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Giles Fraser: When the real question is: ‘Are you saved?’

Earlier this year, John Humphrys and I had a mammoth argument about God around his kitchen table. This is a person who has tried extremely hard to find and understand faith (Books, Interview, 5 October).

Faith is something he admires in others. But he cannot get there intellectually. He cannot believe, simply because he finds the whole God thing incredible. So, after endless looping circles of discussion, the question of whether there is a God reached a predictable stand-off.

Then I suggested that we had begun the whole conversation in the wrong place. The reason I am an Evangelical of sorts is that I believe the first question of theology is not the philosophical question: “Does God exist?” but rather the existential question: “How are we saved?” — or, to make it more direct, personal, and uncomfortable: “Are you saved?”

Of course, this raises the question of what we mean by salvation. What are we saved from? The answers to this have been many and various: saved from death, from error, or self, suffering, sin, meaninglessness, or oppression. The list goes on.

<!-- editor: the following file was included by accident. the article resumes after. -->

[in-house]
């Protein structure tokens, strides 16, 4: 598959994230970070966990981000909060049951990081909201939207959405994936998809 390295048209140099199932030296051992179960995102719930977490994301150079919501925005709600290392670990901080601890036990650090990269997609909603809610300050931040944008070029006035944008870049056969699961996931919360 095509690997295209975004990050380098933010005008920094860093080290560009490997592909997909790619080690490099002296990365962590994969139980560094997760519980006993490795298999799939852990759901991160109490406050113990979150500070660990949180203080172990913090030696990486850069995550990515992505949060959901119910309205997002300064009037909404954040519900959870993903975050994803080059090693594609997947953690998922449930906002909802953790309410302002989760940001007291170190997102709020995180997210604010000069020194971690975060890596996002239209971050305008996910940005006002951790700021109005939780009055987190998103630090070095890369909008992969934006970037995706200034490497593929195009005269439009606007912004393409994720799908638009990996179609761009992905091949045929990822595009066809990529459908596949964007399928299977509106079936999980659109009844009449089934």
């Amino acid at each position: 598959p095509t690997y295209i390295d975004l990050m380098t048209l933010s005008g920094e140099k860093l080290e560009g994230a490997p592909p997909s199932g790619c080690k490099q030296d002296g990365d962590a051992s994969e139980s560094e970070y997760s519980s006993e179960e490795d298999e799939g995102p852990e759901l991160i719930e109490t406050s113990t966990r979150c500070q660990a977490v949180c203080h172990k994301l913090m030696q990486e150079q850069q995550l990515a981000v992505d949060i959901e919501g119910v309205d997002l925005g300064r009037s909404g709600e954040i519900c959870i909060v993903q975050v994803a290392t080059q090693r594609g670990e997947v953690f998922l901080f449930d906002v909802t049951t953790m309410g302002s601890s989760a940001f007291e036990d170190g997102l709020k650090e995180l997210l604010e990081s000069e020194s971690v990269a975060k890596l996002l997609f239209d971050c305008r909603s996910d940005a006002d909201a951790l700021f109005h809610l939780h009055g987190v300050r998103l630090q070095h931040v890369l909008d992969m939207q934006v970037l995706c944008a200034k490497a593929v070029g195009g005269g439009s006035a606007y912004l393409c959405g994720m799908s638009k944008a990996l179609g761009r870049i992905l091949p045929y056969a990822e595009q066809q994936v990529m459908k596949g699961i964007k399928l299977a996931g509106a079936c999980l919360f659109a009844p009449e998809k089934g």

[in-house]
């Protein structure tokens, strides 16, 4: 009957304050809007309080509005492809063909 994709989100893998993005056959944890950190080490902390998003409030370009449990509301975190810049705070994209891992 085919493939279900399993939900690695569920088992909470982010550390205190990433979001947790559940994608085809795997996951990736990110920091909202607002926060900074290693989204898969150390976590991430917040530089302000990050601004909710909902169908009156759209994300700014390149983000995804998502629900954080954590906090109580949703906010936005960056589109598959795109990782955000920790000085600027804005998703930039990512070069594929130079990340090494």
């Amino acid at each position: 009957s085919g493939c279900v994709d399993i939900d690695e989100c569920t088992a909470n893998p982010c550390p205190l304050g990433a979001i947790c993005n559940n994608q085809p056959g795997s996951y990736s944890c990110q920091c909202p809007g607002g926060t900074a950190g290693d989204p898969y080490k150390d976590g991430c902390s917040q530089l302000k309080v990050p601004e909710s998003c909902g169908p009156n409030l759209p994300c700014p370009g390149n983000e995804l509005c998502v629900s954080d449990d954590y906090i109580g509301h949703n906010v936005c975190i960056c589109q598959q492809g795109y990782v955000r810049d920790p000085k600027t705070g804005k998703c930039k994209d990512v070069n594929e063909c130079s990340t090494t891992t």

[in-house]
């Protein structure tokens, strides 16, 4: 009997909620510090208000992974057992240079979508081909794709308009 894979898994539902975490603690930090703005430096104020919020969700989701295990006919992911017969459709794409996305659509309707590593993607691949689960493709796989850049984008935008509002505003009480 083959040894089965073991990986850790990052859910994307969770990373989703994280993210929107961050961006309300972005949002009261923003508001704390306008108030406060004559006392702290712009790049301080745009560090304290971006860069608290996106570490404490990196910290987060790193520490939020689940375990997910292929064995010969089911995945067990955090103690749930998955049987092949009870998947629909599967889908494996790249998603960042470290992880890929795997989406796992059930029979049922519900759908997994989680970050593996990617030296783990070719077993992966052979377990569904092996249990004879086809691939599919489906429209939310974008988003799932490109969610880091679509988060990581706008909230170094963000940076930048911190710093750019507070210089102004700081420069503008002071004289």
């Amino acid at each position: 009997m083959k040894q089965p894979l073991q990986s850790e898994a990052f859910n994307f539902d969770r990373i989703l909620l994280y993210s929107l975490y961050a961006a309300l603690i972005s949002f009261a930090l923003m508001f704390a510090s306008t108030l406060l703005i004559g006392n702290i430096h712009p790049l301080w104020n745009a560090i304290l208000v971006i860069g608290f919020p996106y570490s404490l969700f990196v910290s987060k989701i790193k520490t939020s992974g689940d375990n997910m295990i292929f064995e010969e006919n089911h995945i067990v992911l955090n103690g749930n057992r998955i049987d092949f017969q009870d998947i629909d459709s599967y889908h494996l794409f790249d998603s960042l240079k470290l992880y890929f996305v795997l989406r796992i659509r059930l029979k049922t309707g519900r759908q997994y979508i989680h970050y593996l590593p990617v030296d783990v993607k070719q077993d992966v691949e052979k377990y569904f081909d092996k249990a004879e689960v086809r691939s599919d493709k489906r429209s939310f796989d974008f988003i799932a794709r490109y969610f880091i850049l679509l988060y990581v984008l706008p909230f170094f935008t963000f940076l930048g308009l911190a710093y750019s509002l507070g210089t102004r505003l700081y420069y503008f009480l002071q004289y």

St Paul runs sin and death together. We are saved from sin/ death, because sin is a form of death. Real sin — rather than the watered-down, overly sexualised version we too often employ as a substitute — is cold, and hollow, and meaningless. Hence it is death. Furthermore, real sin is not a terribly religious thing. One does not have to be a believer to feel threatened by the deathly chill of human self-absorption.

So the question of salvation, the first question of theology, is something like this: have I found a way to be released from the sin/death composite, or am I trapped by it? It begins with a sense of one’s own captivity, and how incredibly difficult it is to free oneself when one is for ever being sucked back into sin, like being sucked into quicksand. It was no surprise to me that the question of salvation jump-started our ailing conversation around the kitchen table. Suddenly, we seemed to be talking about something that really counted.

Although my background is in philosophy, I am at one with Luther when he wrote: “I believe I owe it to the Lord to bark against philosophy, and speak words of encouragement to holy scripture.” If we turn the question of God into a philosophical question concerning God’s existence, we have chosen the wrong terrain for the whole debate. In doing that, we ensure that God will never be found.

The Revd Dr Giles Fraser is Team Rector of Putney. His most recent book is Christianity with Attitude (Canterbury Press, £9.99 (CT Bookshop £9); 978-1-85311-782-4).

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